These efforts rejuvenated the Church but did not escape the KGB’s attention. In November 1973 Zhukalyuk and Liya Polishchuk, coordinator of the largest third group, were arrested. The police organized searches of the homes of many Adventist leaders throughout the country and confiscated a lot of Christian literature. Zhukalyuk’s and Polishchuk’s trial lasted seven months. During this time, they were kept in stinking cells at the Lvov detention center and interrogated almost every day. Finally, in May 1974 they were sentenced to two years of imprisonment and service in a labor camp.7 In spite of arrests, court trials, and imprisonment for printing religious literature and participation in the samizdat, many church members across the nation continued the illegal production of Adventist books and periodicals until 1992 when the “Law on Publishing Activity,” removed the prohibition on the printing of religious literature.
In September 1989, the leaders of the Ukrainian Union Conference (UUC) petitioned the Council for Religious Affairs in Ukraine for permission to publish a monthly church newspaper, Visnyk myru (The Herald of Peace), edited by Bogdan Kachmar. In early 1990 preliminary oral permission was received, and the editorial board, consisting of seven people, was formed. In February 1991 the first comprehensive layout was approved by the UUC administrative committee, and in April of the same year, for the first time in the history of the Church in Ukraine, the newspaper Visnyk myru was published in an edition of 10,000 copies. The newspaper printed articles in two languages—Russian and Ukrainian.
Ukrainian Union Conference Publishing Activities
Following Ukraine’s independence, when Ukrainian became the state's official language, it became necessary to organize an official Ukrainian publishing department. In late 1990 the publishing department was headed by Zhukalyuk, while the editor-in-chief of the Visnyk Miru, Bogdan Kachmar, served as executive secretary of the department. This department was responsible for the translation and editing of periodicals and the preparation of Ellen G. White’s books for publication in the Ukrainian language.
It was the beginning of an era of large evangelistic campaigns, requiring the preparation of massive quantities of literature in both Ukrainian and Russian. The UUC sought professional editors who were fluent in both languages to meet the demand. Two highly skilled specialists, Vilina Merkulova and Alla Kapitonenko, who had previously worked in secular publishing houses, were hired. Merkulova started work in the UUC publishing house in August 1990 and two years later, in August 1992, she was appointed the editor-in-chief of the newspaper Visnyk myru. She recommended Alla Kapitonenko, who later joined the editorial staff. Another remarkable woman and organizer, Tamara Grytsyuk, negotiated agreements with secular publishers for printing material. Since the Adventist Church in Ukraine did not yet have its own printing equipment, the importance of this committed woman’s work cannot be overstated.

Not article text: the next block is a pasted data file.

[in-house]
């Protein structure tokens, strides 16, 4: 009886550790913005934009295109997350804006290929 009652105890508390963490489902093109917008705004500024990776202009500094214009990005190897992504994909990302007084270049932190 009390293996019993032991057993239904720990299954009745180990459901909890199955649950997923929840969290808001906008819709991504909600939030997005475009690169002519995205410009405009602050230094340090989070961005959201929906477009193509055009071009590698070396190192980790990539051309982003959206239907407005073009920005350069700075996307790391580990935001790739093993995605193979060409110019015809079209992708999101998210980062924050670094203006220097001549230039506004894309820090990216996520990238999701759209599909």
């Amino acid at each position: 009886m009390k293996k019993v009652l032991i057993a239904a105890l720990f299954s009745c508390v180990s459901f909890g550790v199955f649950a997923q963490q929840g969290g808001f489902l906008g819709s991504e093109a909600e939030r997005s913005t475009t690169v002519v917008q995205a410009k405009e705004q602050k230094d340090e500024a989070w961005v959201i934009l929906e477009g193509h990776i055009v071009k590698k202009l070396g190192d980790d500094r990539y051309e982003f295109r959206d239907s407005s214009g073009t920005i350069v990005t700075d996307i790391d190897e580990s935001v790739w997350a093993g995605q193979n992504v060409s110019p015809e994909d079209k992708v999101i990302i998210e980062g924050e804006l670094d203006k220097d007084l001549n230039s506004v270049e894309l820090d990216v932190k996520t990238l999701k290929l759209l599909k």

In January 1993, the UUC executive committee made the decision to start publishing a Russian and Ukrainian edition of the Signs of the Time magazine (under the title Oznaky chasu). It was evident that the production of such a magazine was impossible without a professional editor to manage its production. Church leaders found their editor in Yuri Tokarev, a recent convert from the mass evangelistic programs in Kiev who had formerly worked for the Soviet newspaper Culture and Life. In May 1993, Yuri Tokarev became the editor-in-chief of the Oznaky chasu magazine. The first issue of this magazine, published in September 1993 with a print run of 25,000 copies, was timed to coincide with the 5th Congress of the Adventist Church in Ukraine. Beginning in 1994 this quarterly periodical was published in two languages, Ukrainian and Russian.
Acquiring a Printing Press
The Adventist publishing house in Ukraine was developing quite well, but its production remained very expensive because eighty percent of the budget was absorbed by the cost outsourcing printing to state publishing houses. In 1991, UUC leaders began to seek a way to reduce publishing costs. They prayerfully looked for sponsors who could help purchase printing equipment that would be, even if old, in working condition. At the beginning of 1993, their prayers were answered. The leaders of the Adventist Church in Germany offered UUC a printing press. Its purchase was also partially funded by sponsors. Thus, by the middle of 1994 the equipment was delivered to Ukraine, and by the end of the year an experienced German specialist, A.E. Gramkov, had installed the printing press. The first brochure printed on it was The Week of Prayer Readings 1994. This small book was greeted with fervor and joy by all Adventist churches and companies in Ukraine.
In 1994 the Ukrainian Union Conference led by Mikhail Murga, invited Nikolay Zhukalyuk, former UUC president, to direct the publishing ministry. Zhukalyuk was a professional journalist with a love of spiritual literature and experience in the underground samizdat in Lvov. He served as the first director of the Dzherelo Zhyttia (Source of Life) Publishing House, combining this ministry with the office of the editor-in-chief.